I agree. Luck as a source of mechanic "capital" is in limited supply. Many published scenarios call for Luck rolls for very mundane things, like "did you remember to bring the rope with you that you didn't write on your character sheet." If you start "charging" for these uses, by reducing Luck, you are communicating to players that every little thing they do based on Luck automatically gets harder and harder and harder for them. Why should Luck follow diminishing returns? I'd be real interested to read the "abuse of Luck" argument because it a finite resource with consequences when an Investigator has none. Chiefest among them is that a Party with someone with no Luck almost always will fail Group Luck rolls. "Sneaking through a Serpent Person lair, make a Group Luck roll to determine if there are any patrols nearby." I could see people arguing: "I don't want my players to make these rolls and Luck is allowing them to do so!" The problem there isn't Luck. It's anti-narrative/railroading Keeping.

 

What are examples of things in your mind that are situations for Luck rolls @Odovacer ? I think this is an important question here because I'm getting the impression that  what qualifies as a Luck roll might mean something different to you than it does in my brain.  An alternate way to phrase the question: What is the "worst-case" scenario that you fear? What will your plan be for dealing with that?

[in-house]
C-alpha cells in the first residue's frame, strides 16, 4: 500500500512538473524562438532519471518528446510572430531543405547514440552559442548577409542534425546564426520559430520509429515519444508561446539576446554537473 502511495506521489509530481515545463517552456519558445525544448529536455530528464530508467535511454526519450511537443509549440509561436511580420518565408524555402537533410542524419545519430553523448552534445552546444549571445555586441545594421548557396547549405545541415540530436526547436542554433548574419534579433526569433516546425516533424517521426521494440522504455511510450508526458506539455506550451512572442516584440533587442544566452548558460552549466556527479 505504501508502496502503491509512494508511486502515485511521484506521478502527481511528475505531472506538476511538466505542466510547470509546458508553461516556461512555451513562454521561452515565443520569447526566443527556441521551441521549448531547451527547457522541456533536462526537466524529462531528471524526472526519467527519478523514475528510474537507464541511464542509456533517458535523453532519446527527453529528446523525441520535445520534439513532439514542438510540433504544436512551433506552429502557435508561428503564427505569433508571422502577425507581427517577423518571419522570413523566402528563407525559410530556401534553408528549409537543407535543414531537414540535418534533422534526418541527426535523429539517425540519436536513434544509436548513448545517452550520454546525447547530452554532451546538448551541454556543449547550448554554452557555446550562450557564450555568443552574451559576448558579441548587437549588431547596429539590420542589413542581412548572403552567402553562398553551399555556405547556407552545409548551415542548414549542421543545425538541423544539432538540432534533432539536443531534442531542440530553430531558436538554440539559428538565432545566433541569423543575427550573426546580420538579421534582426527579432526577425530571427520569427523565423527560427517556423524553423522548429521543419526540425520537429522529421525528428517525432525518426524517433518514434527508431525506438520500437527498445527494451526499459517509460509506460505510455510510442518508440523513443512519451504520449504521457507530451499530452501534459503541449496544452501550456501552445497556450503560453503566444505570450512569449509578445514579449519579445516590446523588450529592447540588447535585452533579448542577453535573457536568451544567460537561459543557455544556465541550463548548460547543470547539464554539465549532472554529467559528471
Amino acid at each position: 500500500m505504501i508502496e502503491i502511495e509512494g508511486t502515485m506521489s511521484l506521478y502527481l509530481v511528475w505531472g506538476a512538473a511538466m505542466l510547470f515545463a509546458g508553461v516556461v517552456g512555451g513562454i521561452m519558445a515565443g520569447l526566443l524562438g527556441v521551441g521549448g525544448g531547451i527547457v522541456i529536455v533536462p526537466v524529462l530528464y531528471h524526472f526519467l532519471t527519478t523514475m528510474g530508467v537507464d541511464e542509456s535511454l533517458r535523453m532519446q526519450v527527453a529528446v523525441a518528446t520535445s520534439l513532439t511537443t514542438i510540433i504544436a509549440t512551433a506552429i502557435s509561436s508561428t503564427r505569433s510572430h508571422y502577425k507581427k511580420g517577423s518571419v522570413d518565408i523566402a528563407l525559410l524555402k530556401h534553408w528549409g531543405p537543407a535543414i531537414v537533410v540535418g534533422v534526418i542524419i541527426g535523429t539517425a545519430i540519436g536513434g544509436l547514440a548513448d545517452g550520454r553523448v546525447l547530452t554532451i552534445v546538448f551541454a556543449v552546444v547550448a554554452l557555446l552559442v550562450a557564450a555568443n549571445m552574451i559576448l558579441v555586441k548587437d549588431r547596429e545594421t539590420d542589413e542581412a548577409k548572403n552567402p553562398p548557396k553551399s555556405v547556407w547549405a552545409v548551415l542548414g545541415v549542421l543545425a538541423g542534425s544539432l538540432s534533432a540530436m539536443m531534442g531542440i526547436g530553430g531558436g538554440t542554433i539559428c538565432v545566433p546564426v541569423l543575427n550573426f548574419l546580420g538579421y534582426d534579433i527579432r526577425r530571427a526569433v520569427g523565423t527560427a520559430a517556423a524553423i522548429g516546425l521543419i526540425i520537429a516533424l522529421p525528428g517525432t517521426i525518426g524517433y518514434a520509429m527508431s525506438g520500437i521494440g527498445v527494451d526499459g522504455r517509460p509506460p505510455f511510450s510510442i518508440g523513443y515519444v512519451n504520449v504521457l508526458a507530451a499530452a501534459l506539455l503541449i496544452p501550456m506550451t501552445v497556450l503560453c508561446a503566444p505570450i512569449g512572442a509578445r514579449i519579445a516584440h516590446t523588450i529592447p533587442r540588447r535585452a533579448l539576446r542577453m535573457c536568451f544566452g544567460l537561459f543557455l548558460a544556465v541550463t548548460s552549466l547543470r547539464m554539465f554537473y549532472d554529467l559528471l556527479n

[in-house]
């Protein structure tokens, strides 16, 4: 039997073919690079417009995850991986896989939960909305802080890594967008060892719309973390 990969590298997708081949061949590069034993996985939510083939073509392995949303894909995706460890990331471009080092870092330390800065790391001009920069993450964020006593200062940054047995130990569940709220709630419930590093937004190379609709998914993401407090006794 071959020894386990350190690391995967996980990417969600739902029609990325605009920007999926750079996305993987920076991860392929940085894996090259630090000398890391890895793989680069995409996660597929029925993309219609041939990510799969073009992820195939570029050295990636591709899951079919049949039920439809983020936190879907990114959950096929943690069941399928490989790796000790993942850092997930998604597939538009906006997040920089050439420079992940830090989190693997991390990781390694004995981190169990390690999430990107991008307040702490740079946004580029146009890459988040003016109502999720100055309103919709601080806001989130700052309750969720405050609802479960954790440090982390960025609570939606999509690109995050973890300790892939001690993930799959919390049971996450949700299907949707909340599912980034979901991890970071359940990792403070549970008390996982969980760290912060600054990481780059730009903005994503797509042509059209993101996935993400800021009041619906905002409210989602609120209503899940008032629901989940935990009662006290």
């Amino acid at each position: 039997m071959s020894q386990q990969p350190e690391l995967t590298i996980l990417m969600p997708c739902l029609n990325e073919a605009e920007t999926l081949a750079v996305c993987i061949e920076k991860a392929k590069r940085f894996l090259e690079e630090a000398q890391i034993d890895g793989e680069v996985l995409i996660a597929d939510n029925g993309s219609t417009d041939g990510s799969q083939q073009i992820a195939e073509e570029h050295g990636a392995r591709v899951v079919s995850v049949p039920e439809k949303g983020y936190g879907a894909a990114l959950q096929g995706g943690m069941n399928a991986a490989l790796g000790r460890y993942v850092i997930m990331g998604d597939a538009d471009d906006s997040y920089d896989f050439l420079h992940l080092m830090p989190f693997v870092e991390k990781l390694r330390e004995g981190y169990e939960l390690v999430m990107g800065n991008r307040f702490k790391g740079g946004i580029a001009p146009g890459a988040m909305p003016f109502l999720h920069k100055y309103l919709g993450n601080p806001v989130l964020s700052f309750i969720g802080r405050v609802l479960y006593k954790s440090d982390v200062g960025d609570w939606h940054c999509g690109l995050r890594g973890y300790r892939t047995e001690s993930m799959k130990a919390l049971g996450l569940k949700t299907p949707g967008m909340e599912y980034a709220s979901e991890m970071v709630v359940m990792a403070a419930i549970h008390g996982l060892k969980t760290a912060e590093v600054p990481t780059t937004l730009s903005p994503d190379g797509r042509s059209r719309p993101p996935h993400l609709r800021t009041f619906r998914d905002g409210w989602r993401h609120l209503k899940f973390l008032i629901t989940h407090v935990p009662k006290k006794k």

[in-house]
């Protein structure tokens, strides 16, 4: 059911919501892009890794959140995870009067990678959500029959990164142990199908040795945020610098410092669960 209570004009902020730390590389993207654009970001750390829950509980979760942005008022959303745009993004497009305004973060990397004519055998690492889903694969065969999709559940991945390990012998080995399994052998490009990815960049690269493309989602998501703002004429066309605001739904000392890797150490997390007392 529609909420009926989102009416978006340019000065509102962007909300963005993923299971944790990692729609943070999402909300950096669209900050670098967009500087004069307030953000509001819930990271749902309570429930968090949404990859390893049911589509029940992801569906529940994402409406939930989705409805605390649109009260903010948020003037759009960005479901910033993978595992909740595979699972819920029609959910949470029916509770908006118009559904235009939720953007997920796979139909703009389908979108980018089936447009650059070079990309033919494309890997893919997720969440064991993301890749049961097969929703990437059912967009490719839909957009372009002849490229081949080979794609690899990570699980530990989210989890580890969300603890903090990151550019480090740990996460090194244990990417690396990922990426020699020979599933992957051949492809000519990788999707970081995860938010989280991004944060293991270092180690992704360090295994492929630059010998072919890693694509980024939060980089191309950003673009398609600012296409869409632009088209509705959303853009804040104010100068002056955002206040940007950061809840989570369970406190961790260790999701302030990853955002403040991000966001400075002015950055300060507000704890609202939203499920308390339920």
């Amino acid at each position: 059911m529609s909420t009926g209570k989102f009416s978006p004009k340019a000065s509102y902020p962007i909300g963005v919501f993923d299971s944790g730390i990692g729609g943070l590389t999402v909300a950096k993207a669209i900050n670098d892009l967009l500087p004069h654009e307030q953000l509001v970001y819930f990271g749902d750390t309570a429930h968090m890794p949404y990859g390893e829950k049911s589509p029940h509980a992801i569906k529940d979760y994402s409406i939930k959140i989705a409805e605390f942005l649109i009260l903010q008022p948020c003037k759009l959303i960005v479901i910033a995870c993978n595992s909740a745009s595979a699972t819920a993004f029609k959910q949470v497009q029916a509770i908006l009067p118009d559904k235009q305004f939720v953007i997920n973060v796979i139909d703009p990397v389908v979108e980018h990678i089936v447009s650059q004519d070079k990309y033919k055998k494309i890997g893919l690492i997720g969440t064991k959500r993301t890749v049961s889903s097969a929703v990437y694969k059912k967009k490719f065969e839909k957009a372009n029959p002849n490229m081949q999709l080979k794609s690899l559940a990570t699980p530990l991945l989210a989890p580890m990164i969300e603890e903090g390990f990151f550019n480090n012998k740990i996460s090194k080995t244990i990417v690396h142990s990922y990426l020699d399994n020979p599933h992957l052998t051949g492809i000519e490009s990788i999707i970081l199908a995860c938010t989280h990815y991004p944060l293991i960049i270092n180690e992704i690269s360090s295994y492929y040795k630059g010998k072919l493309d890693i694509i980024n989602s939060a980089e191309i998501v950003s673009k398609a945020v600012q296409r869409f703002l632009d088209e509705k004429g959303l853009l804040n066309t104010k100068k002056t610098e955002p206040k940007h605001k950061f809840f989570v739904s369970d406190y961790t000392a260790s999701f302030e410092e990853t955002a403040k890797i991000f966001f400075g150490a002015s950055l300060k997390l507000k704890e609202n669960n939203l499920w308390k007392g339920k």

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Odovacer
On 14/03/2019 at 06:15, ragr said:

There is no possibility of abuse of the mechanic because it's entirely optional in 7e. If you opt to use it then players will use it but that isn't abusing it. Don't use it if you're not happy with it.

 

Luck will be consumed with each roll in any case as you spend to affect a roll on a 1-1 basis. Calling for a Luck roll is in the purview of the Keeper so charging for its use is a little perverse.

 

Perverse? Sanity is a limited and variable resource as are hit points. So I don't think looking at Luck similarly is perverse.

 

"Abuse" was probably the wrong term to use. Of course if it's available the players may use it. It's their right. I took the term from some online discussions and on reflection I believe the issue was with one-shots where players didn't have to be concerned with the long term consequences of using up all their luck and would use their Luck to affect situations more than they would normally,  if you get me.